High blood pressure is a huge risk factor for developing a severe case of COVID-19. According to a recent study in the American Heart Association-published journal Hypertension, high blood pressure may potentially double the risk of developing a severe COVID-19 case, even after a person’s received a full vaccination and booster injection.
It’s a vicious cycle, with both of these harmful conditions potentially feeding into one another. As the National Heart, Lung, And Blood Institute noted earlier this year, the collective average national blood pressure experienced a small, but noticeable increase over the course of the COVID-19 pandemic.
Whether you’re struggling with one or both of these conditions, it’s smart to address both of them head-on with the help of a trusted primary care physician. Blood pressure issues also have a direct impact on the organs responsible for processing 20-25 percent of your body’s cardiac output (StatPearls): your kidneys.
How Hypertension Affects Kidneys?
In the long term, hypertension and high blood pressure have been shown to weaken and harden the renal arteries of the kidneys to an unhealthy degree. Like the interplay between hypertension and COVID, this can play into a vicious, self-reinforcing cycle.
Kidneys damaged by high blood pressure fail to filter blood well, and in turn, damaged kidneys can fail to adequately, and healthily regulate blood pressure. According to the American Heart Association, high blood pressure lends a pretty heavy hand in renal health issues, to the point that it’s ranked as the second leading cause of kidney failure.
Will High Blood Pressure Make You Tired?
Both high blood pressure and the medications used to treat high blood pressure have been linked to increased tiredness, fatigue, and drowsiness. Conversely, insomnia and sleep deprivation have been shown to potentially correlate with a higher risk of high blood pressure on occasion. (Read this Mayo Clinic article for more information.)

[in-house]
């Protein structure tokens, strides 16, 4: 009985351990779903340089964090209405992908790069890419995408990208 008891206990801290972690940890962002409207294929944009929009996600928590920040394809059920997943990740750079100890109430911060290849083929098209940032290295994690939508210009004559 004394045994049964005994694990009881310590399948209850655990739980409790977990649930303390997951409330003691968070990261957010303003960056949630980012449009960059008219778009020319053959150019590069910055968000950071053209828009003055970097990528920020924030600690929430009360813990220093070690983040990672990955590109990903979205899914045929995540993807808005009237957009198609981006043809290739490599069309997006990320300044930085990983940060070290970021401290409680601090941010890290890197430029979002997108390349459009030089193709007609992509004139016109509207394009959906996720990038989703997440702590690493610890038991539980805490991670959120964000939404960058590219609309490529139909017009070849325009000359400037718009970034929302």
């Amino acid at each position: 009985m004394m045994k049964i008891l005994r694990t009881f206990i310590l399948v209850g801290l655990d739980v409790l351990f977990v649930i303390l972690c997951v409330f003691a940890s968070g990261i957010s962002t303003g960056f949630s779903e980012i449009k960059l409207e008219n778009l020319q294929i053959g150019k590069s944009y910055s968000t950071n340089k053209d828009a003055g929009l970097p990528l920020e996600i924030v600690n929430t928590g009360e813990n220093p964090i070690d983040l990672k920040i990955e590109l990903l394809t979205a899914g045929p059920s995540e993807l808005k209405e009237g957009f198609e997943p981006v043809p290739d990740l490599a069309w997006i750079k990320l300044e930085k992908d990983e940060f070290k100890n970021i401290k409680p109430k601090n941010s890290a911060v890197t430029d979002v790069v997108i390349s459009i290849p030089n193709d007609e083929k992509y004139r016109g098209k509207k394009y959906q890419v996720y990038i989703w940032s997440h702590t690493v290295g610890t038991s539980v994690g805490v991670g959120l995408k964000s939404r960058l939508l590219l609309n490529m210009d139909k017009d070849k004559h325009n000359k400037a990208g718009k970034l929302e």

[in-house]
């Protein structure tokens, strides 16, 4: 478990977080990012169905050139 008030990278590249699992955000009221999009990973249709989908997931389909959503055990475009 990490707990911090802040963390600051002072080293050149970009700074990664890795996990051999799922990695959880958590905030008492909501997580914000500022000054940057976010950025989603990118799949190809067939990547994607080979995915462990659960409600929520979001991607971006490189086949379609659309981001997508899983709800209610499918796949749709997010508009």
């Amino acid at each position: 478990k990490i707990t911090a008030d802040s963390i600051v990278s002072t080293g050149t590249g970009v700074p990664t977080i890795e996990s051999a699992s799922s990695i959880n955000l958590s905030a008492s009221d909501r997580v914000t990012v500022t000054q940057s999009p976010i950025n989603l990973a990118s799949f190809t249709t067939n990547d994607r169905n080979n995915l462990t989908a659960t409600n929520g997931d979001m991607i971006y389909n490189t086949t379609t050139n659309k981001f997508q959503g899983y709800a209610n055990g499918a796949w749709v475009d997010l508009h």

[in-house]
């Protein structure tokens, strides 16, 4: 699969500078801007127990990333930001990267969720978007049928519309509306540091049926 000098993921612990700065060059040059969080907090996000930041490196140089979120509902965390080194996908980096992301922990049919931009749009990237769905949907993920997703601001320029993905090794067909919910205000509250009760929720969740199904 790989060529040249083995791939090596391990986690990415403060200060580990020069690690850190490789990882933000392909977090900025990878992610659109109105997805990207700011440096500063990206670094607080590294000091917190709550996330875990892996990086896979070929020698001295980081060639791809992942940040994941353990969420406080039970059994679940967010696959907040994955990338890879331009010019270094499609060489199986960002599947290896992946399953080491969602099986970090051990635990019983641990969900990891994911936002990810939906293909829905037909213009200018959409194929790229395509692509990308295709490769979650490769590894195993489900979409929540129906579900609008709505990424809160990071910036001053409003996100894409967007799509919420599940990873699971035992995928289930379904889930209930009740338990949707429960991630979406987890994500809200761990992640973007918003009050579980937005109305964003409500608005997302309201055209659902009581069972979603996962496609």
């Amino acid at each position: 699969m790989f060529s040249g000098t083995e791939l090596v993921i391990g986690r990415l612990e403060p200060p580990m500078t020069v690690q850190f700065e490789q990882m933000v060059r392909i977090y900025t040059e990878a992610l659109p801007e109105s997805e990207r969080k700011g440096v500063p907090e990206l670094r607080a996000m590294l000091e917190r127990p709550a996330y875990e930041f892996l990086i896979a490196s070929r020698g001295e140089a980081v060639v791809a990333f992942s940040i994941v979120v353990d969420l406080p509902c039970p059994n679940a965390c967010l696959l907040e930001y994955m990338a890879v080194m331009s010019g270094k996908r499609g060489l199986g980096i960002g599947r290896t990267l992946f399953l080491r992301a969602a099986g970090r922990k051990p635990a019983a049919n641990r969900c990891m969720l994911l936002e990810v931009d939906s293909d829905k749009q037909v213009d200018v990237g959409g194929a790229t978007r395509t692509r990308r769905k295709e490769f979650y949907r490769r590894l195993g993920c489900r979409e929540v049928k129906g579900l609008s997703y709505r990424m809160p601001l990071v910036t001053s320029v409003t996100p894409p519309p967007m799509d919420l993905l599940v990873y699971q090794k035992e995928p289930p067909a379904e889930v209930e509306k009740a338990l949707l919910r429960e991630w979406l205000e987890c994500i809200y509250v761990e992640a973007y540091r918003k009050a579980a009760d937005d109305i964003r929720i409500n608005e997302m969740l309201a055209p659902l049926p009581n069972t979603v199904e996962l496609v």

While this doesn’t occur in all cases of hypertension or high blood pressure, it can be an occasional byproduct of both hypertension and medications used to treat high blood pressure. If you’re experiencing any chronic sleep disorder, linked to hypertension or not, it would be wise to consult your primary care physician for further information, advice, and support.
High Blood Pressure And Pregnancy?
Beyond affecting a pregnant person, issues with high blood pressure and hypertension can have a direct impact on the health of the fetus they’re carrying. March Of Dimes estimates that roughly 8 in 100 expecting people (nearly 1 in 10) deal with some sort of high blood pressure during their pregnancy.
High blood pressure can be an especially problematic condition to experience during pregnancy as it’s been associated with a number of pregnancy complications, including potentially life-threatening ones, such as:
- Postpartum hemorrhage
- Stroke or heart failure
- Kidney failure
- Pulmonary edema
- Gestational diabetes
- Placental abruption
- Pregnancy-related death
Hypertension can also increase the risk of health complications for the baby, including growth restriction, premature birth, lowered birth weight, and even death, both in the fetal and postnatal stages. If you’re experiencing any hypertension-related health concerns, pregnancy-related or not, you shouldn’t hesitate to let your primary care physician know about them.
Will Hypertension Go Away?
Unfortunately, hypertension is a chronic condition, meaning that it’s not curable. That being said, with the right medication, preventative practices, and treatment regimen, it can be a very manageable condition. You need to be proactive, practice the proper preventative precautions, and routinely stay on top of your wellness.
Managing your own wellness is, after all, a lifelong process. You may need medication to manage your blood pressure, but small, simple steps can do a lot to make a positive difference, proactive practices like:
- Eating a healthy diet
- Watching your weight
- Limiting alcohol consumption
- Reducing your salt intake
- Moderating stress levels
- Getting healthy sleep
- Monitoring blood pressure